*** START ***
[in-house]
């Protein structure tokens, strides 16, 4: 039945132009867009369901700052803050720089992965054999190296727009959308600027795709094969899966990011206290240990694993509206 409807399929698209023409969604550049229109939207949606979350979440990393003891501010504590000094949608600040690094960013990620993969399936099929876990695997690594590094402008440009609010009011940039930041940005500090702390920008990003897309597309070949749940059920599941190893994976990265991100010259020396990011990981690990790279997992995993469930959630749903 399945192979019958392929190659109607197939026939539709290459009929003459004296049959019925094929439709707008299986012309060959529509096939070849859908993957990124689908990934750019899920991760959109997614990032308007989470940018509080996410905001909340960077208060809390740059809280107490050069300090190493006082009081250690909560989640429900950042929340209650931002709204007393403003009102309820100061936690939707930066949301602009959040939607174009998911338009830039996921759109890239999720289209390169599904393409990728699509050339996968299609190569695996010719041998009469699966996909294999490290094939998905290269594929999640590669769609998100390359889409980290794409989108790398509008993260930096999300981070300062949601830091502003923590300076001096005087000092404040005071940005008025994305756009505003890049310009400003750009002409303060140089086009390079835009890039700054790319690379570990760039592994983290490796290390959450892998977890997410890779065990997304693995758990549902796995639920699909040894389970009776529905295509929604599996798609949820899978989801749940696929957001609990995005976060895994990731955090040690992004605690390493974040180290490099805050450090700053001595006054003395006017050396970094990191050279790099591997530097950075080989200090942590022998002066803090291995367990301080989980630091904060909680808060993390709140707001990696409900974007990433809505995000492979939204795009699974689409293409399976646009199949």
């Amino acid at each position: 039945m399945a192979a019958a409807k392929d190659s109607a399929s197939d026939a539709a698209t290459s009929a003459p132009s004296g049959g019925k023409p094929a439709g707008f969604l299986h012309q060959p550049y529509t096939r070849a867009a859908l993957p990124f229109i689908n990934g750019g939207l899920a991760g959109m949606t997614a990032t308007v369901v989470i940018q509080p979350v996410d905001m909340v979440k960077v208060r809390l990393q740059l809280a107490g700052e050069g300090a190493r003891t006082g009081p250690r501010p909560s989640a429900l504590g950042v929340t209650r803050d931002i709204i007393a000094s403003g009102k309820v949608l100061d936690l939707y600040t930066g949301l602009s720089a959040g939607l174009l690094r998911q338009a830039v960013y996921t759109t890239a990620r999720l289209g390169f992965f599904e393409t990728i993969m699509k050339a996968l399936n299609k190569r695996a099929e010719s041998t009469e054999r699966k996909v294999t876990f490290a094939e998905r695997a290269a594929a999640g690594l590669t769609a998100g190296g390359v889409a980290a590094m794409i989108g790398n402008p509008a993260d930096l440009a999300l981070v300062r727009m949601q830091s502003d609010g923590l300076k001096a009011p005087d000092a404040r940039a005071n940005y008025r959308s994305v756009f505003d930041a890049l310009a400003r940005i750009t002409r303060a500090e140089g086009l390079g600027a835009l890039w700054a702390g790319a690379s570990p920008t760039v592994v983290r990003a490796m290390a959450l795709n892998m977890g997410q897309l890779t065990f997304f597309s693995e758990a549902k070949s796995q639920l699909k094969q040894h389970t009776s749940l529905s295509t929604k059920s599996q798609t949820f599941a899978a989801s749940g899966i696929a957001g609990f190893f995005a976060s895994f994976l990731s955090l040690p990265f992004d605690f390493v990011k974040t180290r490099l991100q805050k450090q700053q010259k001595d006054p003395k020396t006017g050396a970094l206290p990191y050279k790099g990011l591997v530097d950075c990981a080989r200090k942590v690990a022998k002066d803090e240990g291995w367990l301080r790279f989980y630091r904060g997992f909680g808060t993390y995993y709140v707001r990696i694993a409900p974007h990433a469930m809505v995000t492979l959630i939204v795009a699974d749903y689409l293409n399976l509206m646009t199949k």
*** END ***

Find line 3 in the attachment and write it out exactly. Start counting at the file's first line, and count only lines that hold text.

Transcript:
């Amino acid at each position: 039945m399945a192979a019958a409807k392929d190659s109607a399929s197939d026939a539709a698209t290459s009929a003459p132009s004296g049959g019925k023409p094929a439709g707008f969604l299986h012309q060959p550049y529509t096939r070849a867009a859908l993957p990124f229109i689908n990934g750019g939207l899920a991760g959109m949606t997614a990032t308007v369901v989470i940018q509080p979350v996410d905001m909340v979440k960077v208060r809390l990393q740059l809280a107490g700052e050069g300090a190493r003891t006082g009081p250690r501010p909560s989640a429900l504590g950042v929340t209650r803050d931002i709204i007393a000094s403003g009102k309820v949608l100061d936690l939707y600040t930066g949301l602009s720089a959040g939607l174009l690094r998911q338009a830039v960013y996921t759109t890239a990620r999720l289209g390169f992965f599904e393409t990728i993969m699509k050339a996968l399936n299609k190569r695996a099929e010719s041998t009469e054999r699966k996909v294999t876990f490290a094939e998905r695997a290269a594929a999640g690594l590669t769609a998100g190296g390359v889409a980290a590094m794409i989108g790398n402008p509008a993260d930096l440009a999300l981070v300062r727009m949601q830091s502003d609010g923590l300076k001096a009011p005087d000092a404040r940039a005071n940005y008025r959308s994305v756009f505003d930041a890049l310009a400003r940005i750009t002409r303060a500090e140089g086009l390079g600027a835009l890039w700054a702390g790319a690379s570990p920008t760039v592994v983290r990003a490796m290390a959450l795709n892998m977890g997410q897309l890779t065990f997304f597309s693995e758990a549902k070949s796995q639920l699909k094969q040894h389970t009776s749940l529905s295509t929604k059920s599996q798609t949820f599941a899978a989801s749940g899966i696929a957001g609990f190893f995005a976060s895994f994976l990731s955090l040690p990265f992004d605690f390493v990011k974040t180290r490099l991100q805050k450090q700053q010259k001595d006054p003395k020396t006017g050396a970094l206290p990191y050279k790099g990011l591997v530097d950075c990981a080989r200090k942590v690990a022998k002066d803090e240990g291995w367990l301080r790279f989980y630091r904060g997992f909680g808060t993390y995993y709140v707001r990696i694993a409900p974007h990433a469930m809505v995000t492979l959630i939204v795009a699974d749903y689409l293409n399976l509206m646009t199949k």